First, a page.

Beach coaching clinic heads to Brentwood
1st June 2017
Anyone heading down to Brentwood in a couple of weeks for the next beach coaching clinic will not be left short-changed when it comes to coaching advice.
The wannabe Level 1 coaches will have Pete Guernari as their tutor; a decorated 30 year veteran of the coaching scene, with a CV which spans all three disciplines of the game – beach, sitting and indoor.
“The first thing I’ll be asking these new coaches is to keep an open mind,” says Pete. “I remember doing my FIVB qualification years ago in what was then Czechoslovakia and seeing at least four different ways in which my fellow students, drawn from four different continents, were setting. Every one of them was legal, so who’s to say what’s right or wrong?”
“I’ll also be reminding them not to be too concerned about seeing other people do stuff on court that they can’t do, as either coaches or players. We all started as complete novices at some point so there really is nothing to be nervous or embarrassed about. For example, from my time playing indoors, I always thought of myself as a decent athlete with a high standing jump. This simply didn’t translate into beach volleyball though. Apparently, I was jumping wrong for the beach! I was digging my toes into the sand as opposed to jumping from more of a flat-footed stance so I had to go back and remodel my jumping technique. Faced with something like that, you really do need to put your ego to one side.”
“I learned a lot about beach volleyball from (former England star) Denise Austin and I remember her saying that it takes two years for an indoor player to gain their ‘sand legs’. I think that’s absolutely right; it takes time for players to become comfortable with how the sand requires them to move differently. Appreciating this is therefore a critical part of learning to coach beach volleyball.”
Pete also suggests that coaches shouldn’t lose sight of quite how disconcerting it can be for indoor players (and coaches) taking to the beach for the first time, finding themselves stripped of all their usual visual frames of reference. “Never underestimate quite how challenging it can be to no longer have sports hall equipment, the walls or even the roof providing you with visual clues as to where you are on court.”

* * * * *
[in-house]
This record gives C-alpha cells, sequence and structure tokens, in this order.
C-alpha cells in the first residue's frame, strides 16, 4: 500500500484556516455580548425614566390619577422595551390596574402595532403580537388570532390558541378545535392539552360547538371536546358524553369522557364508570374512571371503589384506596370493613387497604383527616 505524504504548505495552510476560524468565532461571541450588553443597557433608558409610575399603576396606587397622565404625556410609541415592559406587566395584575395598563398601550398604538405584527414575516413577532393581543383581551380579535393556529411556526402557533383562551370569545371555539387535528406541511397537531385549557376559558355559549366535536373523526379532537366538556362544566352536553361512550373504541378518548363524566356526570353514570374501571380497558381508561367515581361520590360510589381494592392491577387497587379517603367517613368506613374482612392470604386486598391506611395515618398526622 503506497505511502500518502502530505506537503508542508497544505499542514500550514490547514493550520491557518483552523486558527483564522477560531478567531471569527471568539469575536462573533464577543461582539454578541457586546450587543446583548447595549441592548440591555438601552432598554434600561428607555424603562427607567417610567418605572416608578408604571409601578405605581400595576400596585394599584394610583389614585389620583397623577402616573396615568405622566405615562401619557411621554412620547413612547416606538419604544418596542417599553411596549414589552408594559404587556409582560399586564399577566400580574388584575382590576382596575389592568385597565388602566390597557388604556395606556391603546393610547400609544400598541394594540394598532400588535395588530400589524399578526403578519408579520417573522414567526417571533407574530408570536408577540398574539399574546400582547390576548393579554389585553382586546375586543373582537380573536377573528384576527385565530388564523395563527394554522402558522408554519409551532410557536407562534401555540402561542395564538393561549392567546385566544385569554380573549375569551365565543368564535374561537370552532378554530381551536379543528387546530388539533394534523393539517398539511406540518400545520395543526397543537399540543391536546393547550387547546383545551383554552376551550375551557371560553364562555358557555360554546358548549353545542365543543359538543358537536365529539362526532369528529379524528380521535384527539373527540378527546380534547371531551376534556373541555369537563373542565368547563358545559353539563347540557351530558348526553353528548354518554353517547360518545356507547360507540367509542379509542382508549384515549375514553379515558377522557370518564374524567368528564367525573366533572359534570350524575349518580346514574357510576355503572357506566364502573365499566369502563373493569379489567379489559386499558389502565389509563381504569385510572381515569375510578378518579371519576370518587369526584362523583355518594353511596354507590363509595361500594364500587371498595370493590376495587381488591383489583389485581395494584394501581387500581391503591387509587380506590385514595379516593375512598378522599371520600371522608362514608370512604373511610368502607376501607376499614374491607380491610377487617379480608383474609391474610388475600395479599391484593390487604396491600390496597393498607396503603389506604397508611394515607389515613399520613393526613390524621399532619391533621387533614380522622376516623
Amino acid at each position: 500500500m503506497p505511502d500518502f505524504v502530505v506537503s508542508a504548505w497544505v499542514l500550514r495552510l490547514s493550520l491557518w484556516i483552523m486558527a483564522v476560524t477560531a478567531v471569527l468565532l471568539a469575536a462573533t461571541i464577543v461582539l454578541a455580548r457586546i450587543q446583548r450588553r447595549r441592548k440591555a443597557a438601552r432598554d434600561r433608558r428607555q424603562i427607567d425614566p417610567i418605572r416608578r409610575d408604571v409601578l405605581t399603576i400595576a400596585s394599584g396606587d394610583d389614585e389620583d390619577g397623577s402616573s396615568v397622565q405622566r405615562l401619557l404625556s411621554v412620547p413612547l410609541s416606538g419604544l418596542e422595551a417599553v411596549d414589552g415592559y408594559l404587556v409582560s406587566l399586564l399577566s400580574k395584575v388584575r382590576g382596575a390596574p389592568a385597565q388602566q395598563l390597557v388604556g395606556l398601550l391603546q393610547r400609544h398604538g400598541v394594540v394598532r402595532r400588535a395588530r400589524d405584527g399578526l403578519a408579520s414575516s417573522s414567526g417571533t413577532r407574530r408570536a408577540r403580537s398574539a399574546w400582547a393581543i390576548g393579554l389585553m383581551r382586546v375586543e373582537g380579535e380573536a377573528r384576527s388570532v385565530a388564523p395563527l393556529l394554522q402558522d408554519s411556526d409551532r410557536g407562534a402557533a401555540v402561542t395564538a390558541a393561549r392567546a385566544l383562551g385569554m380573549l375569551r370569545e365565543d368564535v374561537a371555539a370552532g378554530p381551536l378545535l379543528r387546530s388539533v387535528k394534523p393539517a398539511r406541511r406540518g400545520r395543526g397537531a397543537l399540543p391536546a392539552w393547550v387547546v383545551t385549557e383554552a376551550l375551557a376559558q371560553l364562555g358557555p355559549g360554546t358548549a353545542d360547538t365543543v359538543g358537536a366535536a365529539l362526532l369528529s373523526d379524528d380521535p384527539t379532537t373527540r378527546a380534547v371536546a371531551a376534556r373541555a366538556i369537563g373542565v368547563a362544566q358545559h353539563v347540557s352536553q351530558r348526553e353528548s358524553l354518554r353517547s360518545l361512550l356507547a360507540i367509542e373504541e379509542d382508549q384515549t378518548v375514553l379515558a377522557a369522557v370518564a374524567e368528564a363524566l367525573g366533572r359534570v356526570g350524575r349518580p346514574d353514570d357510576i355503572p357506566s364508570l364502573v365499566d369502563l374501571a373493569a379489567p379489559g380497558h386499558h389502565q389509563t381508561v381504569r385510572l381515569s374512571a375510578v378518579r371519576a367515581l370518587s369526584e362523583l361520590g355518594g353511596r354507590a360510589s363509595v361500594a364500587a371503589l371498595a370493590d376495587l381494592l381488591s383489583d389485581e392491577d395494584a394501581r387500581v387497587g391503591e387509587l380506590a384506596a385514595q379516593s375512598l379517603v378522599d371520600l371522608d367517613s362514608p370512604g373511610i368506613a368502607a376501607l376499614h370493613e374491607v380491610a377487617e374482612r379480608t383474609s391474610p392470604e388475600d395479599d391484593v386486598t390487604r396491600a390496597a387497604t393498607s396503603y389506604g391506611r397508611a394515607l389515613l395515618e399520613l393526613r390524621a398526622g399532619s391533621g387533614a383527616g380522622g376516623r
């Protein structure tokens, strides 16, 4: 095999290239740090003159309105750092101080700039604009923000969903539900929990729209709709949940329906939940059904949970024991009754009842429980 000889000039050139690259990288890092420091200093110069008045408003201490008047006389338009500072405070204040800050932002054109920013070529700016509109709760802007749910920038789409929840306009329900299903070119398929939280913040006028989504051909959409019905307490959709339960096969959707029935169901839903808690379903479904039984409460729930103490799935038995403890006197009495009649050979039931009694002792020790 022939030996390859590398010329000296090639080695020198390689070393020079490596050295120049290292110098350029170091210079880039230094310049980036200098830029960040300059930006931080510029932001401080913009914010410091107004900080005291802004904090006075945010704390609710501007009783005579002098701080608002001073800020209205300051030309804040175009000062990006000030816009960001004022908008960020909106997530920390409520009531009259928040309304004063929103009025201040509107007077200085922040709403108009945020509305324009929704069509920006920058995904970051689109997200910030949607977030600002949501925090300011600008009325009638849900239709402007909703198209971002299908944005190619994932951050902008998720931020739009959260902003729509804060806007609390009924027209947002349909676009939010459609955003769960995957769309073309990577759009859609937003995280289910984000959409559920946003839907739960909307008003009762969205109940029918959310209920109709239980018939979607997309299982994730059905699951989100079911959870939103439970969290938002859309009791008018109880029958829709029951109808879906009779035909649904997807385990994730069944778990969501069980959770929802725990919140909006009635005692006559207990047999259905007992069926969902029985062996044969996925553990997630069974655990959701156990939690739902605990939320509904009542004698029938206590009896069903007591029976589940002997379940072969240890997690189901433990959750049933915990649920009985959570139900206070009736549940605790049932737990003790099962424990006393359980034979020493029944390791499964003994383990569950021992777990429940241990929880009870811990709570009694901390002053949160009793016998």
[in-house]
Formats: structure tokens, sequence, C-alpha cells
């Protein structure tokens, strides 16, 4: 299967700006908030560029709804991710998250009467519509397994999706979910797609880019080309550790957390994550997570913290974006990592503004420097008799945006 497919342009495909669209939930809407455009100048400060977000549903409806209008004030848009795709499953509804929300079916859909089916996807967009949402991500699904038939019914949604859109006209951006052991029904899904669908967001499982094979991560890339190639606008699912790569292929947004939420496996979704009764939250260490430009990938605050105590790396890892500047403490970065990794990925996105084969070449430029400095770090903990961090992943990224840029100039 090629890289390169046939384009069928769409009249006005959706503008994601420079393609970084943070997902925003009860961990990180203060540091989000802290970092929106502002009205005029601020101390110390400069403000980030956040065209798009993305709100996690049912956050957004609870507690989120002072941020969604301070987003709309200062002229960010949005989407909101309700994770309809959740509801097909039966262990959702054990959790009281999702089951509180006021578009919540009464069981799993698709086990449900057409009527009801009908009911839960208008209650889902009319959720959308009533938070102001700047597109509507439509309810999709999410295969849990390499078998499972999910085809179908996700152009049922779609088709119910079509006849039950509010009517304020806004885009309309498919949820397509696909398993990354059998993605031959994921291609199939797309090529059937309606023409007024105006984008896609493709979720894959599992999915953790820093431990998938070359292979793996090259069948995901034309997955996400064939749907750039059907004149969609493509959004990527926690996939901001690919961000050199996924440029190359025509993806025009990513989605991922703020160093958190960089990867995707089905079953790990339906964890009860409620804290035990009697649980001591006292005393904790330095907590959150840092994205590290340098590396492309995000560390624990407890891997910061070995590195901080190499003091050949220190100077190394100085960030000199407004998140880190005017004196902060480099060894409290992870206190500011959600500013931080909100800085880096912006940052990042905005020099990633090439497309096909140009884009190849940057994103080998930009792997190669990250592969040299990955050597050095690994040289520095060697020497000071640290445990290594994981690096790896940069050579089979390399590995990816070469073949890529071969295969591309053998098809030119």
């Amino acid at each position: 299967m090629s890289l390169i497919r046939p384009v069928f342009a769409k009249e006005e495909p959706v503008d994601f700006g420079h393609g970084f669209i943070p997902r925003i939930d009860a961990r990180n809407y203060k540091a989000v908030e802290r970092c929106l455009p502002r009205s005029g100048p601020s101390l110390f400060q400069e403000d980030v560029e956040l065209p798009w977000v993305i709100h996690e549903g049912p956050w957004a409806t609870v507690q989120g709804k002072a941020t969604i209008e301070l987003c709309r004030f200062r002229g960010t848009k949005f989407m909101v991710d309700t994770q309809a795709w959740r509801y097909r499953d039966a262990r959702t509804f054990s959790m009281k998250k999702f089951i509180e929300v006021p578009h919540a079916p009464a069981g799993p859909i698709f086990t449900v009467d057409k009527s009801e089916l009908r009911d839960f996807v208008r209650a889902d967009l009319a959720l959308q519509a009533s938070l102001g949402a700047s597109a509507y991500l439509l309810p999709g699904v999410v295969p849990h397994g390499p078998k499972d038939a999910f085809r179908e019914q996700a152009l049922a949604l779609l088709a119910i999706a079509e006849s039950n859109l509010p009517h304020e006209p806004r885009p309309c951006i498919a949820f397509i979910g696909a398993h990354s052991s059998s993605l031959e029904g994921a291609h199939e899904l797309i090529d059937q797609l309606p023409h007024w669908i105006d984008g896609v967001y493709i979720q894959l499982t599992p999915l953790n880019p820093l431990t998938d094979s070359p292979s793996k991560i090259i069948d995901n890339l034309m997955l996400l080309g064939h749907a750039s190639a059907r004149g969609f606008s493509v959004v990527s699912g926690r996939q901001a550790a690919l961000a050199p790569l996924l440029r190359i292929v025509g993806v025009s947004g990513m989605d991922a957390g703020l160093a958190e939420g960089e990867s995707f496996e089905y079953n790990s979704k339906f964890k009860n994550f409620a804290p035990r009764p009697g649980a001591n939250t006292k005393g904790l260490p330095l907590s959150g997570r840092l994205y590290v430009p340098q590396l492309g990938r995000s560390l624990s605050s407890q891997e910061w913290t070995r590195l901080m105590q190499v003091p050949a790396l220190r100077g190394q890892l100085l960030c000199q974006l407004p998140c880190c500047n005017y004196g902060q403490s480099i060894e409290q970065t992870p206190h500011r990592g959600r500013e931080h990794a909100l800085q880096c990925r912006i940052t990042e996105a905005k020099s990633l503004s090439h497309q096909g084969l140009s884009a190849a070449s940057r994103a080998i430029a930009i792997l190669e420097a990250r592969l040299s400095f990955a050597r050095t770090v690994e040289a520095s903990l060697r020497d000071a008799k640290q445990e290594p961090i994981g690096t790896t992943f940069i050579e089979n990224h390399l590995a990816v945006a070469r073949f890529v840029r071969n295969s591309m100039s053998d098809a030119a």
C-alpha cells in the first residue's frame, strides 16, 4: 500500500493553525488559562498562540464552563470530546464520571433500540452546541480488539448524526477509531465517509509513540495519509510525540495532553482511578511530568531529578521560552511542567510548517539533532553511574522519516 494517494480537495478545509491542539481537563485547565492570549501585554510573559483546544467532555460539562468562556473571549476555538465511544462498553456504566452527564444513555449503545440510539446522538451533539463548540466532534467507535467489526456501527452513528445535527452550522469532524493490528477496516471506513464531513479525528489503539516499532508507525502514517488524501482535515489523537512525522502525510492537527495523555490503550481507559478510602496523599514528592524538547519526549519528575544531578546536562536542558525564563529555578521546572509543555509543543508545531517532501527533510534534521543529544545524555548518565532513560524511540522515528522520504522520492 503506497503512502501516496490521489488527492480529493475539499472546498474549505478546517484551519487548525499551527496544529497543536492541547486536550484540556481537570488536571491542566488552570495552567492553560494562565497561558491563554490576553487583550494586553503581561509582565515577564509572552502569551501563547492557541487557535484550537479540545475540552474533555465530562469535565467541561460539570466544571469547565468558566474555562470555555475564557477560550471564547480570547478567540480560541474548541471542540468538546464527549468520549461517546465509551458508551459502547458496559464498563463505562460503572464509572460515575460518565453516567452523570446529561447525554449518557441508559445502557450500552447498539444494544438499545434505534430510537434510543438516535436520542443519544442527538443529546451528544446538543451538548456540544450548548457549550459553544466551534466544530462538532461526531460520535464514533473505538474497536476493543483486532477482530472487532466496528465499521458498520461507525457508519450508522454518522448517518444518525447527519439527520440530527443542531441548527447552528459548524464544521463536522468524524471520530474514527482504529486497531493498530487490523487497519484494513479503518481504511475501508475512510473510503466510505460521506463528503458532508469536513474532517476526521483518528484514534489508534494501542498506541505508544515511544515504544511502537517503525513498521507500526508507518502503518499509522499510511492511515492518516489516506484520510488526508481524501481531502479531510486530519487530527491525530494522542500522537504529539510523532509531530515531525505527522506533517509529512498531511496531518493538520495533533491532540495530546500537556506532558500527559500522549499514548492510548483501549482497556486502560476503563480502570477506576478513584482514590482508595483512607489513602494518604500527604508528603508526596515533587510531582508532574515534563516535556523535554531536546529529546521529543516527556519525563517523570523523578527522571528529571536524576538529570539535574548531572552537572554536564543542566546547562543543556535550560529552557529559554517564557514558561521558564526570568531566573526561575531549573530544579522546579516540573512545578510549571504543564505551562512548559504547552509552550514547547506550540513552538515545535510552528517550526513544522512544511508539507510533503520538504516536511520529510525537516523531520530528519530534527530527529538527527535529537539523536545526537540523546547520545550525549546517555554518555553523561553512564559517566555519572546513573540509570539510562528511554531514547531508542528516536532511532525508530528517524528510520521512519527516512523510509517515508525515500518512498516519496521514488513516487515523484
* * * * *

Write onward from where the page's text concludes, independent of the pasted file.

Talking about why players may fail to execute their skills properly leads to another interesting discussion on the psychology of coaching; something which Pete, as a professional counsellor, is well versed in. “Mistakes happen,” he says, “but as a coach, I’m always more interested in hearing an athlete rationalise why a mistake happened, rather than trying to justify it. Learn from the mistake, don’t look for excuses.”
For any player looking for excuses, beach volleyball provides plenty in terms of the changeable climactic conditions it’s played in. Wind, rain and bright sunshine can all wreak havoc on a player’s game. However, learning to cope with those conditions makes beach players a pragmatic bunch, suggests Pete.
“I think that good beach players are more tolerant than their indoor equivalents. Indoors, I spent years coaching players to pass to a very specific area on court. On the beach, players want to be just as precise but they’re also pragmatic about this, knowing that the sand and weather conditions make perfection far harder to achieve. Getting the ball ‘there or thereabouts’ can be an acceptable outcome.”
“The coach’s challenge lies in distinguishing pragmatism from laziness. Yes, moving smoothly on the sand is tricky – which is why beach players have more rescue shots in their armoury. But that’s not to say you can’t always look to improve a player’s movement. It’s an area of the game where I do look to translate a lot of what I’ve learned from coaching indoors.”
The only concern ahead of the coaching clinic will be whether two days is enough for the effervescent tutor to get across everything he wants to. Despite having won trophies at pretty much every level of the game, his obvious enthusiasm for the sport is infectious and remains undimmed by time. His students will do well to simply keep up.
The two day Level 1 beach coaching clinic takes place over the weekend of June 17-18 at Brentwood Leisure centre. Places are still available at £140 per person and registrations will be taken up until June 9. A further clinic is scheduled for July 22-23 at Keele University in Staffordshire. For more information, or to reserve a place, click here.
To find a beach court near you, click here for a map of the 44 locations where beach volleyball facilities are available.